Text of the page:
What Do Ribosomes Do

Discover the fascinating role of ribosomes in protein synthesis and their importance in living organisms. Learn about different types of ribosomes and their impact on diseases.


Ribosomes are among the most important components of a cell, responsible for protein synthesis. They are tiny but powerful organelles that play a crucial role in the functioning of living organisms.

Structure of Ribosomes

Ribosomes are composed of two subunits, a small subunit, and a large subunit. These subunits come together during protein synthesis to form a functional ribosome.

Protein Synthesis

Ribosomes are the site of protein synthesis in a cell. They receive instructions from the cell’s DNA in the form of messenger RNA (mRNA) and, with the help of transfer RNA (tRNA), they link amino acids together to form a protein chain.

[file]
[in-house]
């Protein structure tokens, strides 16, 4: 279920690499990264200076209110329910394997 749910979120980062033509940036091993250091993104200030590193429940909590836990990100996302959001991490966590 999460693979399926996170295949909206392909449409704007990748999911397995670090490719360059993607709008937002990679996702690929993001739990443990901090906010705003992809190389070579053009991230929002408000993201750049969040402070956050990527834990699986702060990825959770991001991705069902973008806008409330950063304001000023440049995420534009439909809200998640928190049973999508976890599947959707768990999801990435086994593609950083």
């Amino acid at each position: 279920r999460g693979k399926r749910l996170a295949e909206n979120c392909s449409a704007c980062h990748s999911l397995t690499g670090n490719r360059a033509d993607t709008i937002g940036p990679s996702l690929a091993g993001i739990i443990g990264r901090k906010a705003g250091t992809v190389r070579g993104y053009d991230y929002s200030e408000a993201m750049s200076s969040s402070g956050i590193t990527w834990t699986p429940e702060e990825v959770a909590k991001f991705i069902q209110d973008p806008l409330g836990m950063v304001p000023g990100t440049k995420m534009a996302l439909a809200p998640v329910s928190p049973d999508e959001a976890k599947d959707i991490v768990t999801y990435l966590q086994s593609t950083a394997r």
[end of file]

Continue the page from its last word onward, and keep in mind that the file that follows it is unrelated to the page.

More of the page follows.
Types of Ribosomes

  • Free Ribosomes: Found in the cytoplasm, these ribosomes synthesize proteins that remain within the cell.
  • Bound Ribosomes: Attached to the endoplasmic reticulum, these ribosomes synthesize proteins destined for secretion or insertion into the cell membrane.

Role of Ribosomes in Diseases

Defects in ribosomes can lead to various diseases, including Diamond-Blackfan anemia and Shwachman-Diamond syndrome. Understanding ribosomes and their functions is crucial for finding treatments for these disorders.


Ribosomes are indispensable for life, playing a vital role in protein synthesis. Their structure and function are fascinating areas of study that continue to intrigue scientists around the world.

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